Adolescent health undervalued in developing countries
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Adolescent health undervalued in developing countries

Youth Health: The Murdoch Children’s Research Institute examined how many international donors spent on youth health projects in 132 low-income countries in the 14 years between 2003 and 2015.

 

A recent study has shown that youth health programs around the world receive only a small portion of international assistance, although young people in low-income countries account for 30% of the population.

 

The Murdoch Children’s Research Institute in Melbourne looked at how many international donors in 132 low-income countries spent on youth health projects in the 14 years between 2003 and 2015.

 

Research has shown that only 1.6% of health investment in these 13 years was spent on projects for adolescents, although adolescents in developing countries make up 12% to 13% of the burden of disease development.

 

Co-author Prof. George Patton, Center for Youth Health at GTRC said: “From what I have invested little, most of the funds are indirectly channeled through HIV programs to adolescents, especially in sub-Saharan Africa.

 

However, many young people in low-income countries are disabled due to depression, self-harm, and car accidents. “

 

Professor Patton said that these youth challenges were unlikely to attract investment. The neglected spending on health and mental car accidents, however, should bring huge benefits to teenage regions: their future health, productivity, and quality of life, healthy growth for their children.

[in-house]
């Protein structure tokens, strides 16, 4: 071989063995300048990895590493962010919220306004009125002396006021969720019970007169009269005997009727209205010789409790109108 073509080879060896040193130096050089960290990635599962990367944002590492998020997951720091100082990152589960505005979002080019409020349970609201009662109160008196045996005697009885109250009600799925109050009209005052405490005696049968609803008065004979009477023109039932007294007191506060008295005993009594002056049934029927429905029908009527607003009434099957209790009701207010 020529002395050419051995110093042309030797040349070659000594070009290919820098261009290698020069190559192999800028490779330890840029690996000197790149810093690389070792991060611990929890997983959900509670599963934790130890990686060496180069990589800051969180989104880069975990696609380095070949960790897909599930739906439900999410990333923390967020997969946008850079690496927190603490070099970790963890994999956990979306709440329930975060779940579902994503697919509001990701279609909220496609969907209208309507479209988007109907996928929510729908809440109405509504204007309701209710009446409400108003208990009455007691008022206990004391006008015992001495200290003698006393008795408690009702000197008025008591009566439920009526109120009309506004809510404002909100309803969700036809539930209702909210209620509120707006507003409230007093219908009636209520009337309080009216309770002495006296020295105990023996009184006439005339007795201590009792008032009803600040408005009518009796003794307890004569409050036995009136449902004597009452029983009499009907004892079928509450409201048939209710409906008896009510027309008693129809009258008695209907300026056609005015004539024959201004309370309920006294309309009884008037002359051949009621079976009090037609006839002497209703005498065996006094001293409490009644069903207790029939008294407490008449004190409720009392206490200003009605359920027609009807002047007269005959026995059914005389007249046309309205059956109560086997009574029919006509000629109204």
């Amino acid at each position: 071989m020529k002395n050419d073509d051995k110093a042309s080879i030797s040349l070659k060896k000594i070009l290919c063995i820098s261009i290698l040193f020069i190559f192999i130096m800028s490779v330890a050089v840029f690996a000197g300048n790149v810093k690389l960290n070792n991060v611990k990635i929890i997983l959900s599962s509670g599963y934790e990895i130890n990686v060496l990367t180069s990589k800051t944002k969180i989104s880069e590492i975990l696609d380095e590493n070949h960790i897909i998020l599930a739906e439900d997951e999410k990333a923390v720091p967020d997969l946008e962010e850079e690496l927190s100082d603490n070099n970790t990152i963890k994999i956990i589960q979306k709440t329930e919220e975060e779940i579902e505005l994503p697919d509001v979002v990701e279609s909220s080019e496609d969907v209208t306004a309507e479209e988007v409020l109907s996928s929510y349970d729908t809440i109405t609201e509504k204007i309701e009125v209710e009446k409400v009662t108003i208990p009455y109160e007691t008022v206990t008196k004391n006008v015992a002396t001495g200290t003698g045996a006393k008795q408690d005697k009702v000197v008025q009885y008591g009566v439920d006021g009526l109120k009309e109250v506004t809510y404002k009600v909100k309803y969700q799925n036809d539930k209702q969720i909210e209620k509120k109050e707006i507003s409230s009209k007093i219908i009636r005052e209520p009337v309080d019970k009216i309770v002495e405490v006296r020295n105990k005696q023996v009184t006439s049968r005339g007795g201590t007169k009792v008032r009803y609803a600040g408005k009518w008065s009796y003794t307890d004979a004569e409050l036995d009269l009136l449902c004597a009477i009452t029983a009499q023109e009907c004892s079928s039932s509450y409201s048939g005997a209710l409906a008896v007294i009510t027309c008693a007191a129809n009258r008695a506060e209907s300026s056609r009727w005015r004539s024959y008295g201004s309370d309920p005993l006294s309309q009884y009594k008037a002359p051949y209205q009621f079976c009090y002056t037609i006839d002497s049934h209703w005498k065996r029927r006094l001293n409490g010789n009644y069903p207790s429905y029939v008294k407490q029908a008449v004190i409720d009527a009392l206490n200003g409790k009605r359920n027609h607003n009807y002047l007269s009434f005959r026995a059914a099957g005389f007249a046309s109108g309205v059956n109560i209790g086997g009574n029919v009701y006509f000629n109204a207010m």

She also said that despite the support of the United Nations Global Strategy for Women, Children, and Youth, international investment in the global economy has so far been scarce.

 

The lead author of the study, Chunling Lu, said, “Given the importance of young people for the future of well-being and economic development in low- and middle-income countries, international donors should reconsider the levels and investment patterns that do.”

 

He said the world today has the largest group of teenagers in human history. The study appears in the journal “JAMA Network Open.”

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